Insight from George Weigel

Noted author George Weigel wrote an insightful piece in First Things about the current reporting on the sexual abuse situations.

Here is an excerpt from the article:

The sexual and physical abuse of children and young people is a global plague; its manifestations run the gamut from fondling by teachers to rape by uncles to kidnapping-and-sex-trafficking. In the United States alone, there are reportedly some 39 million victims of childhood sexual abuse. Forty to sixty percent were abused by family members, including stepfathers and live-in boyfriends of a child’s mother—thus suggesting that abused children are the principal victims of the sexual revolution, the breakdown of marriage, and the hook-up culture. Hofstra University professor Charol Shakeshaft reports that 6-10 percent of public school students have been molested in recent years—some 290,000 between 1991 and 2000. According to other recent studies, 2 percent of sex abuse offenders were Catholic priests—a phenomenon that spiked between the mid-1960s and the mid-1980s but seems to have virtually disappeared (six credible cases of clerical sexual abuse in 2009 were reported in the U.S. bishops’ annual audit, in a Church of some 65,000,000 members).

You can read the whole story here.

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4 Responses to “Insight from George Weigel”

  1. James Gardner says:

    Dear Archbishop Dolan,

    Thank you for your sustained defense of the church and Pope Benedict XVI. Keep it up!

  2. Osvaldo Vallone says:

    So true! The problem is in humankind itself and in this dehumanizing process we are all bearing witness to due to our turning our backs on Our Lord. God bless you Arch.Dolan!

  3. Your Excellency, I wish you a joyous Pascal season. Like you, I am a former Milwaukeean and know a number of fine priests from your former diocese. The Church has been ruptured by this scandal and it should be clear that initially, the Church did nothing to curtail the phenomenon except play a shell game of shifting and reassigning. It was only after this horror was brought out in the open by the victims and their advocates that the Church took action, and at first, feeble action at that. It was more concerned with its position and standing and investments than with the innocents whom some of its clergy exploited. The appalling current situation with Archbishop Cardinal Law of Boston, now a fugitive, is a case in point. These offenders are not merely sinners but criminals, and for decades the Church hid them. That other civil agencies might have been as silent is a mute point. They do not carry the moral authority expected of the Church and its shepherds. Though not neccesarily connected to this issue, it is time for the Church to face the question of celibacy. Celibacy should be chosen and not imposed. To say that it makes for more effective pastors is nonsense, as testified by married Anglican priests, Orthodox and Eastern rite parish clergy. If the Church listened to the commanding voice of God, rather than consume itself with defending the ramparts and insisting on its usual authoritarian deadlock, healing might be able to occur, but right now the Church as an institution has lost all credibility. The damage in Ireland is immense and you have alienated an entire generation of Catholic youth in that country. You, and not the press or the media or enemies of the Church but you , the leaders to whom millions of Catholics looked for guidance and trust. Too little, too late, and I can only pray that this stain against the Church will result in a reawakened laity who will demand the ordination of woman and a married parish clergy, and to a Church that knows how to listen intnently and lovingly to their faithful, rather than pontificate.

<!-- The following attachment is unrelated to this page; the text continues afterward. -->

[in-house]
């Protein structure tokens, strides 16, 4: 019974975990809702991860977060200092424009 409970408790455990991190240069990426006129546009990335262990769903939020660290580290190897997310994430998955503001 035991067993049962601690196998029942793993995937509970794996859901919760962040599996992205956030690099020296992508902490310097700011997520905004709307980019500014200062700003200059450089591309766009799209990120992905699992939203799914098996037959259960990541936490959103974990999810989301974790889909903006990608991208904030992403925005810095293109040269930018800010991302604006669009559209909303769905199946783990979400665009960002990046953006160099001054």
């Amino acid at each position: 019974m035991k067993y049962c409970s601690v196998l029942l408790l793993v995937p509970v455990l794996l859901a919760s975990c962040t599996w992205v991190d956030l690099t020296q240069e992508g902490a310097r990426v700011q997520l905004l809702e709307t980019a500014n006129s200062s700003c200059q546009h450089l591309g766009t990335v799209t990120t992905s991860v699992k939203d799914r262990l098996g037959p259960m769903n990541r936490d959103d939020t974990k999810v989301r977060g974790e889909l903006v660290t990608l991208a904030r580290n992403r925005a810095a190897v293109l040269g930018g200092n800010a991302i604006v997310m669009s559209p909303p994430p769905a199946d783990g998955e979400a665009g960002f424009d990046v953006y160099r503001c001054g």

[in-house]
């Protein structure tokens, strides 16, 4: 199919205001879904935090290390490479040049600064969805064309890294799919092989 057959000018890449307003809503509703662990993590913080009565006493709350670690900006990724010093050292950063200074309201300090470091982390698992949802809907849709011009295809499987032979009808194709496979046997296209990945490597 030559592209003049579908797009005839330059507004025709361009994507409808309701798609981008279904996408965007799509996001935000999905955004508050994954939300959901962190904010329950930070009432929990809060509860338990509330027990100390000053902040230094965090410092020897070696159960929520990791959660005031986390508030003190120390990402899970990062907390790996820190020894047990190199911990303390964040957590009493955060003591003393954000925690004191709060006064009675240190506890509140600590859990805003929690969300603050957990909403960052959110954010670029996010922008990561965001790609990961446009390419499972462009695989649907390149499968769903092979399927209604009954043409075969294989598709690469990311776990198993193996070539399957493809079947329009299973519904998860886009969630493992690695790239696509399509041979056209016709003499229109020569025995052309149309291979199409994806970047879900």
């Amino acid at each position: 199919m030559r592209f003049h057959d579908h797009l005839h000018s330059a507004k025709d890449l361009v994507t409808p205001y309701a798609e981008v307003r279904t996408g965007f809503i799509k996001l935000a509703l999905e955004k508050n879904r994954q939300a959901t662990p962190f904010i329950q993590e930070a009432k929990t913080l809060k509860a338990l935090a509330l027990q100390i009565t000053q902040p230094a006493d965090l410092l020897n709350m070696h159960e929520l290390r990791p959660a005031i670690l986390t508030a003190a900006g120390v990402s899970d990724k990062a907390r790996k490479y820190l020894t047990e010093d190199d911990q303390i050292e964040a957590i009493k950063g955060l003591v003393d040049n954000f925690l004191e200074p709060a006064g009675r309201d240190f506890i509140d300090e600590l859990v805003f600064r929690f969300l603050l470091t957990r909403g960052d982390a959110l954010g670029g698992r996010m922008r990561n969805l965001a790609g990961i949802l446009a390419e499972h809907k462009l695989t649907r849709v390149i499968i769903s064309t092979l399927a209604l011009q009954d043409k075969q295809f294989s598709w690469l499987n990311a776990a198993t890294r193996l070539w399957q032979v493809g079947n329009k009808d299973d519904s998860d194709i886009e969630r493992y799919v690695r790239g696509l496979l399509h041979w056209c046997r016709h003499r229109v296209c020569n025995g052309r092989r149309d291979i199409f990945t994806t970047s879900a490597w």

Yaakov Sullivan
    Newburgh, NY

  4. Todd says:

    Count me as less impressed with Mr Weigel’s article.

    While I appreciate a tenacious defense of a friend or a valued principle, I’m afraid the man misses the point. The hierarchy’s scandal isn’t primarily about the heinous sins of sex predators. It’s about their own complicity in serial abuse by covering up and sheltering sinners in the clergy and in the ranks of bishops themselves. They have borne false witness against their brother priests, pronouncing them fit for ministry, when in fact they were not.

    And while it is true that tens of millions of children are abused worldwide by non-clerics, no other organization possesses a God-given role as inheritors of the apostolic tradition founded by the Lord Jesus himself. We expect higher morals from bishops. Perhaps that is unfair, but it is likely just as strong outside of the Church among Catholic sympathizers as it is among us members.

    After reading this essay, I’m not convinced Mr Weigel gets it. And while his defense may make some clergy and laity feel good, this isn’t about the warm fuzzies of positive reinforcement. This is about reforming and healing the damage self-inflicted by the episcopacy.

    We need to see heartfelt, authentic, and believable contrition on the part of bishops. Attacking those who criticize, even the ones we are sure are unfair, contributes to the perception of arrogance. And if we feel the media are uninformed about details, there’s nothing to fear by requesting officials in question be interviewed. Is there?